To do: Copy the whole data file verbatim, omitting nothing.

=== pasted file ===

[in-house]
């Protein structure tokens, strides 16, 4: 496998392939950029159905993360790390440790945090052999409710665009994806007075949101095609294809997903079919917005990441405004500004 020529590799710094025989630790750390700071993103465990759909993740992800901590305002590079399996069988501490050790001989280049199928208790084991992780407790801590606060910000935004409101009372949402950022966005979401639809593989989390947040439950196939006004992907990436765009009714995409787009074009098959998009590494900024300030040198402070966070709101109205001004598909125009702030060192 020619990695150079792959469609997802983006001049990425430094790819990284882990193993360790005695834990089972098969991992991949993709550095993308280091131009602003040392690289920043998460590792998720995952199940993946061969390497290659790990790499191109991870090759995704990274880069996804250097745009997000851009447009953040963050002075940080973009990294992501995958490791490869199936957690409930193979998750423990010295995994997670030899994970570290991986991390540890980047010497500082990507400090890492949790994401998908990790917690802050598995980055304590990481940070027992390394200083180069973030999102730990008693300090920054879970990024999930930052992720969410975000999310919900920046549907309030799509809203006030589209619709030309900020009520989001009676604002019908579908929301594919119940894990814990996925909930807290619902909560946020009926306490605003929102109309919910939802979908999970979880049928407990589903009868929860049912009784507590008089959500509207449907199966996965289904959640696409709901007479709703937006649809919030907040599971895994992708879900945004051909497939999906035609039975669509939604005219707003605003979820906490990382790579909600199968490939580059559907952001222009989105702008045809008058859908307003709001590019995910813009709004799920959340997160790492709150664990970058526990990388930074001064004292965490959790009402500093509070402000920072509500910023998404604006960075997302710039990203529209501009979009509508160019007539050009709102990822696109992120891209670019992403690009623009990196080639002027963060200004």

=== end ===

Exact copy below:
[in-house]
């Protein structure tokens, strides 16, 4: 496998392939950029159905993360790390440790945090052999409710665009994806007075949101095609294809997903079919917005990441405004500004 020529590799710094025989630790750390700071993103465990759909993740992800901590305002590079399996069988501490050790001989280049199928208790084991992780407790801590606060910000935004409101009372949402950022966005979401639809593989989390947040439950196939006004992907990436765009009714995409787009074009098959998009590494900024300030040198402070966070709101109205001004598909125009702030060192 020619990695150079792959469609997802983006001049990425430094790819990284882990193993360790005695834990089972098969991992991949993709550095993308280091131009602003040392690289920043998460590792998720995952199940993946061969390497290659790990790499191109991870090759995704990274880069996804250097745009997000851009447009953040963050002075940080973009990294992501995958490791490869199936957690409930193979998750423990010295995994997670030899994970570290991986991390540890980047010497500082990507400090890492949790994401998908990790917690802050598995980055304590990481940070027992390394200083180069973030999102730990008693300090920054879970990024999930930052992720969410975000999310919900920046549907309030799509809203006030589209619709030309900020009520989001009676604002019908579908929301594919119940894990814990996925909930807290619902909560946020009926306490605003929102109309919910939802979908999970979880049928407990589903009868929860049912009784507590008089959500509207449907199966996965289904959640696409709901007479709703937006649809919030907040599971895994992708879900945004051909497939999906035609039975669509939604005219707003605003979820906490990382790579909600199968490939580059559907952001222009989105702008045809008058859908307003709001590019995910813009709004799920959340997160790492709150664990970058526990990388930074001064004292965490959790009402500093509070402000920072509500910023998404604006960075997302710039990203529209501009979009509508160019007539050009709102990822696109992120891209670019992403690009623009990196080639002027963060200004």